From outside the Hu Clan’s splendid ancestral hall, tucked away in Anhui province’s tiny village of Longchuan, there’s no sight of the once forbidden embellishments. But walk inside through the main gate, turn around, and there they are: nine intricate dragons covering the huge gate’s wooden frame. Back when the place was built, more than five centuries ago, during the Ming dynasty, only the emperor was allowed to display such images. If the imperial court had known about the Hu clan’s hidden dragons, everyone responsible for the sacrilege would have been at risk of prison or beheading. But with the emblems of ambition facing discreetly inward, the clan survived and prospered.
The lesson has not been lost on Hu Jintao, a member of the clan’s 48th generation and the embodiment of Deng Xiaoping’s adage: “Hide your capabilities and bide your time.” After almost eight years as China’s president, he remains a near-total enigma—a startling contrast from the outsize personalities of his predecessors Mao Zedong, Deng Xiaoping, and even Jiang Zemin. “He reminds me of the Cheshire Cat in Alice in Wonderland,” says one former U.S. official who has spent time in close proximity with Hu. Foreign analysts are often baffled by how someone so diffident could be the leader of one of the most powerful nations on earth.
Hu’s state visit to Washington this week is unlikely to dispel the riddles that surround him. As Beijing views things, this trip isn’t about policy; it’s about picture-perfect appearances. U.S. officials may focus on specific “deliverables” like reviving high-level military talks, boosting imports of U.S. goods, and reining in North Korea’s nuclear-development program. Beijing has its own objectives, such as ending U.S. arms sales to Taiwan and reducing America’s military presence in Asia. Besides, there’s the perennial arm-wrestling over China’s currency, thought by Washington to be provocatively undervalued—a point reiterated by Treasury Secretary Timothy Geithner on the eve of Hu’s visit—but a subject on which Beijing brooks no dictation.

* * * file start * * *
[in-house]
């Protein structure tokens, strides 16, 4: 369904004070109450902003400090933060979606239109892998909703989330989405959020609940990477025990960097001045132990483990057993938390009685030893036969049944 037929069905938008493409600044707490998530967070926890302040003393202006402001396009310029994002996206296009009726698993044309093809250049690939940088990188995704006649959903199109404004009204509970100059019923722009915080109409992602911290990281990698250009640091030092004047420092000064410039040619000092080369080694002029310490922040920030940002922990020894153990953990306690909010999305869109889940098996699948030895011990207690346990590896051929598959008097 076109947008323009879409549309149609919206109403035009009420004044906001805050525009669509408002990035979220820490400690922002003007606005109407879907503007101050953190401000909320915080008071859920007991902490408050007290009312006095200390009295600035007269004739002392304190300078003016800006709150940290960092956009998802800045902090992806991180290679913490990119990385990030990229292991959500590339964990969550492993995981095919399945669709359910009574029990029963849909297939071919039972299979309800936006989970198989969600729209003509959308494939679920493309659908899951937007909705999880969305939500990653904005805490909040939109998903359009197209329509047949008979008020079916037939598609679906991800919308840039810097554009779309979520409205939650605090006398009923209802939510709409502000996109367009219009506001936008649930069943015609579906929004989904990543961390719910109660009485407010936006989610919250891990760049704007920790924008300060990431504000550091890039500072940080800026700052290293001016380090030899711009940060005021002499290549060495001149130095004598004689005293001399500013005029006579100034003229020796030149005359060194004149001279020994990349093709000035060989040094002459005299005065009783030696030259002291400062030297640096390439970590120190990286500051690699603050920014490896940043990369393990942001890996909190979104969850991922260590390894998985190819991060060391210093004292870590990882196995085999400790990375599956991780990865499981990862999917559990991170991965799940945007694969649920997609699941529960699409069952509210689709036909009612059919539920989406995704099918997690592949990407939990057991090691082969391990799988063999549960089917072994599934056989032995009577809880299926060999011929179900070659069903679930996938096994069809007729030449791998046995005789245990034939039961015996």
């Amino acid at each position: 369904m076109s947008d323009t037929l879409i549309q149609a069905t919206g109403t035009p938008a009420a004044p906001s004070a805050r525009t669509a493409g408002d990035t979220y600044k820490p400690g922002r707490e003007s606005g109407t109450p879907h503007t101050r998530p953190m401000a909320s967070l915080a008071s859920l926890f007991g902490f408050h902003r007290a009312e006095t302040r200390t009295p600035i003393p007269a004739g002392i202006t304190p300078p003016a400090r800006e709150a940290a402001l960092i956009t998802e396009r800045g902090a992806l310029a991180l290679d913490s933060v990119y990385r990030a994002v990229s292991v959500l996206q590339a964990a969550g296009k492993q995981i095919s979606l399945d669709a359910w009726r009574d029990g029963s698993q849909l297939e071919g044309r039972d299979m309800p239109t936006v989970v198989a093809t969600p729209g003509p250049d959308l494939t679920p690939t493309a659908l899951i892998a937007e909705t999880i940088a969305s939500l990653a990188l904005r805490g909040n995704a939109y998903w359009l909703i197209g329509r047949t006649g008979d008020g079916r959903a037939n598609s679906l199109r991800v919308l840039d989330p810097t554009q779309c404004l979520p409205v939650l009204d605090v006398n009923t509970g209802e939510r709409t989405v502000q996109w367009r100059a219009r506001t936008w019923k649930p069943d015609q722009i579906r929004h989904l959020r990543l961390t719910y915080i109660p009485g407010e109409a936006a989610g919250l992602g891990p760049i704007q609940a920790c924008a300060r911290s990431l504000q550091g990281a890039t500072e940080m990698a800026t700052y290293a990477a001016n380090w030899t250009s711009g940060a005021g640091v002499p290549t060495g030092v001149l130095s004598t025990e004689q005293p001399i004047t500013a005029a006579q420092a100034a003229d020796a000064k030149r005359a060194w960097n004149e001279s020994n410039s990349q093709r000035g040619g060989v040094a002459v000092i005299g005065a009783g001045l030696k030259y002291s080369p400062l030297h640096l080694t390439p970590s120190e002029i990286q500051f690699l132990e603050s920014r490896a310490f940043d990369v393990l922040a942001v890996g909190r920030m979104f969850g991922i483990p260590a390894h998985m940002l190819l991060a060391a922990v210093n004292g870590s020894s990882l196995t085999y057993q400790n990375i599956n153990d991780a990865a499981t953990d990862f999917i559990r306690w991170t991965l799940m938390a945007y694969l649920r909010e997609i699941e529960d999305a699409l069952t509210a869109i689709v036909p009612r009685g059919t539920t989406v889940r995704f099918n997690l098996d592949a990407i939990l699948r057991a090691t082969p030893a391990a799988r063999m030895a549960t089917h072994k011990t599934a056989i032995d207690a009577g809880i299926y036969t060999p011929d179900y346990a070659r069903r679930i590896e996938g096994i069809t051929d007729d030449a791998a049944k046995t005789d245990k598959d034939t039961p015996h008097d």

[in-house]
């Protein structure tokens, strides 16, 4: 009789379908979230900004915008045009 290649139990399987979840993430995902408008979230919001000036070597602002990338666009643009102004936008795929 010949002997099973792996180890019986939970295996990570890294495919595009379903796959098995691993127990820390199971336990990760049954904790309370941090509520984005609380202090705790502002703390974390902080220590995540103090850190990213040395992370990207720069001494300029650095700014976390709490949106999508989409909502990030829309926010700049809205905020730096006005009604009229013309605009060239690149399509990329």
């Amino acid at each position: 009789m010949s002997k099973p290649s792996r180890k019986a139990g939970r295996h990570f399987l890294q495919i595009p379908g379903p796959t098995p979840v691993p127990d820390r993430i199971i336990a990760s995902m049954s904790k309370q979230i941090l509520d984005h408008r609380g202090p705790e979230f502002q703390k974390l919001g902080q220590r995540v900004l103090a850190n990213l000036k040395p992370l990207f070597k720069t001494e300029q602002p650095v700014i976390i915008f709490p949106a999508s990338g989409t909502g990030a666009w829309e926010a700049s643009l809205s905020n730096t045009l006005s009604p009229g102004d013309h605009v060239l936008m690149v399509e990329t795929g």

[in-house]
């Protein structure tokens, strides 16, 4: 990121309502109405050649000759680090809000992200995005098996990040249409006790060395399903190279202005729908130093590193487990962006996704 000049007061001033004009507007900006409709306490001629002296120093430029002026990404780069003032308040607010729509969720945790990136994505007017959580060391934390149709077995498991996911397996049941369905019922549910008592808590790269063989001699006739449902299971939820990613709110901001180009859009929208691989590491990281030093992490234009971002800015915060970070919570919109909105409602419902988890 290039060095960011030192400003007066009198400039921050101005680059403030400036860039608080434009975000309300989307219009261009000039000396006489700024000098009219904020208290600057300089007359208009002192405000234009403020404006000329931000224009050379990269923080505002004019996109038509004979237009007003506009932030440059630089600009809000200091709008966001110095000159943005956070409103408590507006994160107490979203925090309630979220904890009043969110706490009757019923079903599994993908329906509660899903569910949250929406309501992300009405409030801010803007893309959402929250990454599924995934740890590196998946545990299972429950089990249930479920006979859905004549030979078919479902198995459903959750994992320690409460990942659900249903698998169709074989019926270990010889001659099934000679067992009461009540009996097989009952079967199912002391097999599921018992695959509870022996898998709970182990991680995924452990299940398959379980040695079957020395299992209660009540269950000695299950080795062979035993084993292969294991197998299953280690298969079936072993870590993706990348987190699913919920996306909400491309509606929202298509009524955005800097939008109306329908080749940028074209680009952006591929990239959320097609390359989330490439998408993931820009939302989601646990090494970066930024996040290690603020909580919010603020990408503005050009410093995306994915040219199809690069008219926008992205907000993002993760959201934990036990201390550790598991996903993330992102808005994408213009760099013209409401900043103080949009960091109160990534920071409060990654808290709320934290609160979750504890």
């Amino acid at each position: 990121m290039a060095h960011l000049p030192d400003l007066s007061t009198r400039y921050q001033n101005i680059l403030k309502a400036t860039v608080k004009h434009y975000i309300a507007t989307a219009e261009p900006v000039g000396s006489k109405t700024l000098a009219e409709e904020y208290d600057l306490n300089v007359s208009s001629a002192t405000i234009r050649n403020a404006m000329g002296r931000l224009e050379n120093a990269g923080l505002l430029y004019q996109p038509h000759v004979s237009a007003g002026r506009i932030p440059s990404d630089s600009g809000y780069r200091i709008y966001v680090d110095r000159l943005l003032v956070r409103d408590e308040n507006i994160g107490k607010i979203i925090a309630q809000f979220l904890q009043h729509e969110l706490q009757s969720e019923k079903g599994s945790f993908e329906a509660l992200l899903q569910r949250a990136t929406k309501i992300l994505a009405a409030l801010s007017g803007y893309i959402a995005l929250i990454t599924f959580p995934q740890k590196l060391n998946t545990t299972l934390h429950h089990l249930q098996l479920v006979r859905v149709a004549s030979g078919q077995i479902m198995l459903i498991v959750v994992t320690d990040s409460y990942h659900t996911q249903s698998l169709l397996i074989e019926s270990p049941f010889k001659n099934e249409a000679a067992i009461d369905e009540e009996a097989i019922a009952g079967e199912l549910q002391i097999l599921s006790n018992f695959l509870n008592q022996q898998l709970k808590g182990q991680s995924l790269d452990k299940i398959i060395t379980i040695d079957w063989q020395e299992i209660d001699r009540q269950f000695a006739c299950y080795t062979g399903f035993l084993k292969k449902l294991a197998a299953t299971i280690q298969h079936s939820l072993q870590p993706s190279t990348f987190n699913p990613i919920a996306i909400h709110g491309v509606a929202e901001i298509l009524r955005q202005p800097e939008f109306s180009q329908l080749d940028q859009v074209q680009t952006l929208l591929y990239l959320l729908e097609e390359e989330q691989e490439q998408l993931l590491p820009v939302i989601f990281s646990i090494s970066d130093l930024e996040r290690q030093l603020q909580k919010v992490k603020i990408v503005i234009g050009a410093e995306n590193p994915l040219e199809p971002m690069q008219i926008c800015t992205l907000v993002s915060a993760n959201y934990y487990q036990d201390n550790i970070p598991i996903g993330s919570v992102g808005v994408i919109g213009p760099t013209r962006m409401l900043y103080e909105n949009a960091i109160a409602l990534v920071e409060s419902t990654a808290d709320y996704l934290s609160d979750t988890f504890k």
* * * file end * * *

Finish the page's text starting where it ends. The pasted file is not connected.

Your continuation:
China’s transcendent priority on this visit, however, is to establish face, based on the principle that diplomatic progress depends on mutual respect. Notwithstanding Beijing’s very concrete global strategy, the point is to ensure a flawless show, and Hu has proved he can handle the spotlight when he must, as he did in 2002, on his first official U.S. trip as China’s vice president, chatting with schoolchildren at the Lincoln Memorial and bantering with local politicians.
Yet given a choice, Hu clearly prefers to remain as invisible as possible. “He has absolute commitment to consensus,” says Kerry Brown, a China specialist at the British think tank Chatham House. “No speech has any personal tone, no interviews where he would step out of this, no indication of a private life.” Brown, who is writing a book on Hu, says the approach serves excellently in Chinese politics, but it’s another matter in international negotiations. “There is, of course, a huge problem with the way China speaks to the world,” says Brown. “He is so anonymous, empty, almost like the Man Without Qualities. And this makes it very tough for those speaking on behalf of China to feel that they’ve got the top man behind them.”
Westerners can have difficulty comprehending a public figure so intensely private. Even many Chinese are unaware of such basic details of their president’s life as the fact that he was raised by an aunt after his mother died when he was 7. Over the years almost every hint of personality has been expunged from published accounts of Hu’s history. Back in his school days, for example, he was known not only as a scholar but also as a singer, dancer, and table-tennis player, and the press often mentioned those talents in the late 1990s, when he was vice president. But tales of his participation in a university song-and-dance team in the 1960s disappeared from domestic media before he became president. Any mention of his “occasionally dancing solo at parties” in the 1980s during Communist Youth League functions vanished from his official biography as well. More recently, a Chinese journalist was sacked after reporting that Hu suffers from diabetes; apparently the president’s totally controllable case of the illness is considered a “state secret.”
Information is even harder to find regarding Hu’s experiences during the 1966–76 Cultural Revolution. When it began, he was a 23-year-old graduate student in engineering, a party member, and a political instructor at Beijing’s elite Tsinghua University, indoctrinating students in Marxist theory. He had been labeled “red and expert,” a potential rising star, but by 1968, Hu was at least temporarily sidelined. As mentioned in Robert Lawrence Kuhn’s book How China’s Leaders Think, unconfirmed reports say Hu was criticized and denounced by Maoist hardliners, who then let him off.